Adolescence was awful. Lots of ticks and stutters and a fulsome fear of the mysteries of sex. Constant were the companionship of succubi and the Old Hag perched on the bedhead.  It was all kind of carny, with yegs and bozarks and forgetfulness from a kick of mule or cadillac.  At the sphinx age of fourteen, I discovered dishwashing jobs and all those laughing friends who would go and die off. That they have … all crossed the Chinvat Bridge with wide berth. Lake Street was glowing with porn yurts, hagglers, pushers, and kippy women, then. First bald crushes, first fist fights (lost, every one), first working noise.

In his twenties, he began an artificial education in the Philosophy of the Insane (Powys). You used to count Wren’s ravens on the churches and linger near the slagheap wall, but now there was only Chicago and a job at the liquor store in the old Greyhound Bus Station (it is gone now and so are the shoeshine fellers who bummed wine for lunchen trink). Musical expressions dating back to the ‘teen era continue, played to a public of stones and lead. Remember, it is said that Zoroaster preached for twenty years and got only one convert.

I inspire myself.

Somewhere, an old tape cassette contains recorded psalms to Gilles the Hamster and Mr. Onion Gyros (Formerly of Uptown) composed in my scrub’s hand. Saleh. Favorite book at this period: ‘Goodnight, Moon.’ Studied the decay of urban centers for many years while working undercover as a hotel night clerk. Night is full of hotels and, as history is made at night, there is no better place to be a watchman of persons and days. My term of employment ended with a sound beating. I forgot the reason why and by whom. Later, some guy hired me to get rid of Asbestos.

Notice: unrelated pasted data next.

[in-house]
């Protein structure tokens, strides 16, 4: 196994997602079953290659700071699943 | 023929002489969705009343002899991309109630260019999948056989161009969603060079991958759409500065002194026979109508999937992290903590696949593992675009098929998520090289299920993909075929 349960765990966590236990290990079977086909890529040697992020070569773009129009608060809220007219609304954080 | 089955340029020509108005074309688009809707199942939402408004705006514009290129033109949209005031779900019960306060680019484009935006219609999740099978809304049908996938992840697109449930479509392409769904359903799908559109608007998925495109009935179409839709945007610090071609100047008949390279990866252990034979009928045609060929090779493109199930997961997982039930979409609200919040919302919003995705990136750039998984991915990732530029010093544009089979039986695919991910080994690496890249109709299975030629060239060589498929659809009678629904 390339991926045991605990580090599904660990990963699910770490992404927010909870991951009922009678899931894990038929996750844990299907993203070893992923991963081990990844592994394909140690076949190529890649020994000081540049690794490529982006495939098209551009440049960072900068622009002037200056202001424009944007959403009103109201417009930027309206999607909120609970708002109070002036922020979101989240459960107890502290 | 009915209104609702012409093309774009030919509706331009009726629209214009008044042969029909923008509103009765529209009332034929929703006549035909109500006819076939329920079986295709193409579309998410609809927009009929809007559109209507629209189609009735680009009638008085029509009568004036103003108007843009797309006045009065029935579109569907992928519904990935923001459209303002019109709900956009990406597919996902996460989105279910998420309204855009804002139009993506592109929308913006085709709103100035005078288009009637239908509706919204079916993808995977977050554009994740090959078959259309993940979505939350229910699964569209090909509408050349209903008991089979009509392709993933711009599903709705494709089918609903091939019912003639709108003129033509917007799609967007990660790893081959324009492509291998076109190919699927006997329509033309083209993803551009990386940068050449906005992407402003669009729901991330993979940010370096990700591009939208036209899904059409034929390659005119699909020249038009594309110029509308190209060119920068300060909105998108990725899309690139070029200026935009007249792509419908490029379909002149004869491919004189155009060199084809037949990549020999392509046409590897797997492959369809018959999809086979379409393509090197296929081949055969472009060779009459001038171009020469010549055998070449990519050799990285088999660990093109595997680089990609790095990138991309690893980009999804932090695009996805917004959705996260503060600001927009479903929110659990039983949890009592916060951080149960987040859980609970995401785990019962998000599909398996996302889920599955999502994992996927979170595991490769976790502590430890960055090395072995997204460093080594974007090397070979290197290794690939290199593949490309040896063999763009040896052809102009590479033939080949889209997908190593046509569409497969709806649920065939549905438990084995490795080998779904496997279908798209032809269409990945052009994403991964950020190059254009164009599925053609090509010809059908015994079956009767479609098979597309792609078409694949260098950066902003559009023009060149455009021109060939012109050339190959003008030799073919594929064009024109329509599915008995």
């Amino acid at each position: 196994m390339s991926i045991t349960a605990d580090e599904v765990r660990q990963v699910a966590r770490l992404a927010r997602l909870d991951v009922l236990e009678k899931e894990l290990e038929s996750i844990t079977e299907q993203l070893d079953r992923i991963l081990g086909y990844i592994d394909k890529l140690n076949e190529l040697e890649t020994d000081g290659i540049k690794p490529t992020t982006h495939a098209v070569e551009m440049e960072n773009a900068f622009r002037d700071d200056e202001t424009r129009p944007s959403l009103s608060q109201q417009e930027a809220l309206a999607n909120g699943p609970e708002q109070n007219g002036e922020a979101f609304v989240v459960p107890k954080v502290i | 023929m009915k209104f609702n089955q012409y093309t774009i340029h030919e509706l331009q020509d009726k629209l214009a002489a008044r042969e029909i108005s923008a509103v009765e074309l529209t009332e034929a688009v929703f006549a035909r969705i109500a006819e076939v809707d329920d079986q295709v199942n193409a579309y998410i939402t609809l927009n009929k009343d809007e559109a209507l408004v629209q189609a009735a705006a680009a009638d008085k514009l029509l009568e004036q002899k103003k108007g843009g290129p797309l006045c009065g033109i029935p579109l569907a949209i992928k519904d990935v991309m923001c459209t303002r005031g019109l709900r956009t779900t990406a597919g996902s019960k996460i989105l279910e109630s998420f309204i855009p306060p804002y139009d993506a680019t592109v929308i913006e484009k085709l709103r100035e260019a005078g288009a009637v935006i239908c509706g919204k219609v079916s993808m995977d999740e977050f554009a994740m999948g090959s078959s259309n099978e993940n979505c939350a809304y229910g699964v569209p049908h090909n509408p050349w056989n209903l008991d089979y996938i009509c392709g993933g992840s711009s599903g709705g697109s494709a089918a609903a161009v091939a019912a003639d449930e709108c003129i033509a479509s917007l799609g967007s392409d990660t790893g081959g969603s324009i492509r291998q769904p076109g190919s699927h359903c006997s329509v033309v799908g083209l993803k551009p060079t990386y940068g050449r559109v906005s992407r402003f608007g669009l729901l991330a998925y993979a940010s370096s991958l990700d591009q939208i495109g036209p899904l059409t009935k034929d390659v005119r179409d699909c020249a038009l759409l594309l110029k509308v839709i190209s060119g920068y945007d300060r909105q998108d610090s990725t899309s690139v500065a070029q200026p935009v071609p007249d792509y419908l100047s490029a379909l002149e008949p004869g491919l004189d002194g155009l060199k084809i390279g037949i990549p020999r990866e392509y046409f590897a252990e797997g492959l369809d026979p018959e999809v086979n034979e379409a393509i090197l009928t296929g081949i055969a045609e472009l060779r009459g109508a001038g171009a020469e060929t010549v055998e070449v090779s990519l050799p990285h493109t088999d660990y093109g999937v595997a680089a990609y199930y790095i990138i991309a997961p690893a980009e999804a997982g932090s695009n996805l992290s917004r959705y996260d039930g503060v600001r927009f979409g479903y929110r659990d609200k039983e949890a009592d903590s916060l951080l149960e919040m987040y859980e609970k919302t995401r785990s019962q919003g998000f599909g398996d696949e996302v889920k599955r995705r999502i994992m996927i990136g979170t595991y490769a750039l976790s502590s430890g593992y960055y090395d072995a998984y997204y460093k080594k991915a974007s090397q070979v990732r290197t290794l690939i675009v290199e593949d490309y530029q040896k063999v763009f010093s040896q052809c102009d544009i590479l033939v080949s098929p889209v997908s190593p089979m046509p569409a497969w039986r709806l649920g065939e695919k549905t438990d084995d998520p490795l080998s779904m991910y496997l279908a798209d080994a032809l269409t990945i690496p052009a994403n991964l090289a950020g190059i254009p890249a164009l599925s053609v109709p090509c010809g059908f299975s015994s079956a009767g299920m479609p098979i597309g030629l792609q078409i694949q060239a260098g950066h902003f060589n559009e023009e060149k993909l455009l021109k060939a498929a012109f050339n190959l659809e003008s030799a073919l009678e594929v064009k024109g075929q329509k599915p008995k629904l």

Favorite musical composition from this period: ‘I Can’t Control Myself’ by the Troggs.

The family line will be extinguished with me.

I moved around a lot of none at all and so, here I am selling books. 

Past midnight, I can still hear the mostly unintelligible words of my uncle’s disagreement with Lao Tzu, ‘Nay… nay’, back from the Czech gloom of Albany Park or Albion.

Favorite book these days: ‘Against All Heresies’ by Tertullian.

 
 
Sullivan
 
“The Great Pyrenean Mountain Dog will generally do what he determines to be in his owner’s best interests” – Paul Strang

Sullivan, whom we fondly call “Sully”, is a Great Pyrenean Mountain Dog. He is our resident living carpet, official greeter, babysitter, and Chief of Security here in the shop.

The Great Pyrenees is probably the oldest dog breed on earth … having developed into a discrete breed sometime between 3,000 and 1,500 B.C. … and these noble, loyal, formidable, and fiercely protective companions have been used as cattle protection dogs for millennia by shepherds, including those of the Basque people, who inhabit parts of the region in and around the Pyrenees Mountains of southern France and northern Spain. The dogs are generally left for months at a time in mountain pastures with their flocks or herds, and they generally sleep all day and guard their charges against predators all night long.  The Pyrenean Mountain Dogs have been known to kill bears and wolves when these predators have threatened their charges. The Great Pyrenees served as the official dog of the royal French court from the early Middle Ages until the middle of the Nineteenth Century. During World War II the dogs were used to haul artillery over the Pyrenean Mountain range to and from Spain and France.


The Great Pyrenees can readily and instantly distinguish between friend and foe. They protect whatever belongs to their home, and they get along admirably with other dog breeds and cats. Perhaps no other breed is as ideally fitted for the role of a child's companion and protector as the Great Pyrenees. In the company of children he always seems happy whether enjoying a romp, a tussle, ... playing tug-of-war, or merely doing nothing. Sullivan’s easygoing disposition and his intelligence endear him instantly to everyone who meets him. He is discriminating, snobbish and rather aristocratic until one scratches him behind the ears … this show of affection instantly transforms him into a blissful state of satisfaction and happiness.

Sully is certainly happy in his role as shop companion and protector. When he is around customers and staff he is always happy, especially when he is doing nothing. Sully is evidently conscious of his own strength: he is more gentle than the tiniest lap dog, but if danger appears in the form of a hostile stranger, a book thief, or a robber, his deep, wall shaking bark is usually enough to handle the situation. If not, his size, strength, and fury most certainly will.

Sully is here with us in the shop every day excepting Saturdays, when he spends most of his time at home sleeping off the stresses of a full week in the shop.